We don’t handle unbounded time, staking, delegation and block rewards… but with these assumptions, we get formal probability proofs, like phase transitions and a way of measuring volatilities, and you can relax each assumption slowly to get this to be more…

# Goal of chosen model assumptions

We want to remove all sources of variance and noise from factors that aren’t rebalancing related. There’s synchronous communication, deterministic money supply, no transaction fees, no immediate compounding, and single validator per block. These descriptions of these conditions explain why they are all variance reducing assumptions. These two pictures are just two different proof-of-stake networks- one is the eth2 emission and the other is the settl emission and they sort of violate some of these.

We assume all pseudonymous identities are known to the validators, so we assume syncing. Agent’s can’t choose the order of their transactions so we’re elimiiantgin gvariance due to mempool sniping/gas auctions. Agents draw their risk preference from a static random matrix ensemble: if there’s an equilibrium, then the risk preference distribution should be stationary and otherwise we’re not at equilibrium. The agents choose the risk their volatility is based on the expected epoch time and expected time of the loan, and we always assume there’s a fraction delta of altruistic validators who are always staked. If there’s not some fraction that is staked, then the lending transactions can’t go through and the system isn’t running.

# Lending assumptions

And there’s lending assumptions like no external market, which reduces variance. We also assume there’s a constant relative demand relative to the money supply. A few others.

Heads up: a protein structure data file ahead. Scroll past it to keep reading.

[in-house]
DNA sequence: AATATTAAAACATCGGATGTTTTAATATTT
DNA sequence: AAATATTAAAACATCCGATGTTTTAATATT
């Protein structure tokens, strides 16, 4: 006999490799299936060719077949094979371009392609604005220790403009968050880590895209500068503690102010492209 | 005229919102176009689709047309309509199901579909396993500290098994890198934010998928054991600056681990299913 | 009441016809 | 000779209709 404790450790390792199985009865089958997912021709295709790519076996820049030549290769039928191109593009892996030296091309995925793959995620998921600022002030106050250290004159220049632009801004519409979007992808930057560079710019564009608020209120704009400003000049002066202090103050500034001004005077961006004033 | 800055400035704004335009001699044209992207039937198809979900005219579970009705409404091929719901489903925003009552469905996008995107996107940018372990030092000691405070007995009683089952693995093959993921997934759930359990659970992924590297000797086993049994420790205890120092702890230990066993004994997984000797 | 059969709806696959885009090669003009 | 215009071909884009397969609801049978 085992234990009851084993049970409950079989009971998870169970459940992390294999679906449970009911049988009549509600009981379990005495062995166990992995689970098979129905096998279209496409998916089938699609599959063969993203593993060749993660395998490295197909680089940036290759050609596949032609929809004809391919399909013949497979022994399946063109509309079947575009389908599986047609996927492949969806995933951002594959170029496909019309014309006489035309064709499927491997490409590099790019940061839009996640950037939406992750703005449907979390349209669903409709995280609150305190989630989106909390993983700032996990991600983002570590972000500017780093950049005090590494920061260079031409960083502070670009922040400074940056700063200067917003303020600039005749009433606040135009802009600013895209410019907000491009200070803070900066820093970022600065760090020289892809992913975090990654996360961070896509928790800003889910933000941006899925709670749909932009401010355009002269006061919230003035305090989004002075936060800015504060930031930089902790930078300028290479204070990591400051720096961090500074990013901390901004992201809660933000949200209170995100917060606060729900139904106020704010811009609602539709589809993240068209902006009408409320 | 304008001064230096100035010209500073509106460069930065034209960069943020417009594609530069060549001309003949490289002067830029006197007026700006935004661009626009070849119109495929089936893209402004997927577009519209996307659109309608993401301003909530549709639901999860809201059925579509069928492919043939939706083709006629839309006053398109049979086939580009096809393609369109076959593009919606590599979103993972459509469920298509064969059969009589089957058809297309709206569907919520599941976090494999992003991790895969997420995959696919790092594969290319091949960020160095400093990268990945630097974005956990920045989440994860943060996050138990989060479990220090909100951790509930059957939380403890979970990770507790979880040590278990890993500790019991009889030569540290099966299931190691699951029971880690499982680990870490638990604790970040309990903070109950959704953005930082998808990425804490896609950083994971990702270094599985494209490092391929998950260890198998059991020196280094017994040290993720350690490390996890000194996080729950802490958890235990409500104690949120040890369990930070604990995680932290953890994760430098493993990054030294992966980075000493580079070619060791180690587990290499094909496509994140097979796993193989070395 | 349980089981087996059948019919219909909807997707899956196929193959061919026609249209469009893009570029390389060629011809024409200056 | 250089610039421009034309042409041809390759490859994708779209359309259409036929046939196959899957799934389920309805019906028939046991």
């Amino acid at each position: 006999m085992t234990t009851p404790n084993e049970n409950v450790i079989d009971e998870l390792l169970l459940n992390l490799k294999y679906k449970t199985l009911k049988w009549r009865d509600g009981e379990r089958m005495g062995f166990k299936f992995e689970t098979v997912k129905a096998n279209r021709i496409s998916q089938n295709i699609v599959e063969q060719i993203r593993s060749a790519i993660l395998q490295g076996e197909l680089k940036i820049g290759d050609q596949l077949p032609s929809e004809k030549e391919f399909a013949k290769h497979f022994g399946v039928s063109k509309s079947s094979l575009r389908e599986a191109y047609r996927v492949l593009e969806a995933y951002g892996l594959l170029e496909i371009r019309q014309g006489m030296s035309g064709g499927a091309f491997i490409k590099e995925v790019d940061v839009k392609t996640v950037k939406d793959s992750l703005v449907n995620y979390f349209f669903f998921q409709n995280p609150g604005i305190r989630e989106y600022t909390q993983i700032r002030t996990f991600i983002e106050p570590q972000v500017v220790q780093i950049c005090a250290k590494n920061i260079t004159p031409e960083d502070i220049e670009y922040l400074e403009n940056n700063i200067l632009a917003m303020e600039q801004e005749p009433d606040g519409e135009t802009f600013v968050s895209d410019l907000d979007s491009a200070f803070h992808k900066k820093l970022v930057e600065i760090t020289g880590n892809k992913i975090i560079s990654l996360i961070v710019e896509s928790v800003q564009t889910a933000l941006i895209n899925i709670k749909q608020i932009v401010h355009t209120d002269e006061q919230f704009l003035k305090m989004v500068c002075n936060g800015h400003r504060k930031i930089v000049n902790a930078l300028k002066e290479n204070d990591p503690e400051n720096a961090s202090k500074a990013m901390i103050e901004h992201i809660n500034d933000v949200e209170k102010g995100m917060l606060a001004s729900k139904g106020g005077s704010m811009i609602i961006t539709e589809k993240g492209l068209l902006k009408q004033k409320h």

# Formal proofs

A review comment I got is don’t drown the audience in any math. There’s a famous paper where he tells mathematicians not to read it…. John Cardy’s excellent SLE paper.

# Key results

Lending supply volatility, uniformyl bounds staking outflows. The distributions are completely controlled by the lending fluctuations. There’s a phase transition where the lent supply goes from stricly growing- it evnetually saturates or maximizes- or it oscillates between being lent and not-lent. We’ll see some pictures of that to make it clear. Also, deflationary monetary policy provides poor staking returns and eventually everyone goes to staking.

# Variables

There’s change in state, temporal parameters, the lending rate, and a fraction of altruistic state, and a number of other parameters.

# Lending supply volatility uniformly bounds stake outflows

… the fluctuations in stake distribution are uniformly bounded by fluctuations in the lent distribution. The next thing is a phase transition that says there’s a lending rate at which basically the lent rate below this value then eventually the total lent quantity goes to zero. There’s an upper bound where if the lending rate is between those two parameters, then you basically never have the lent supply at zero. If the interest rate stays above a certain number, then the lent supply goes to the maximum saturated value.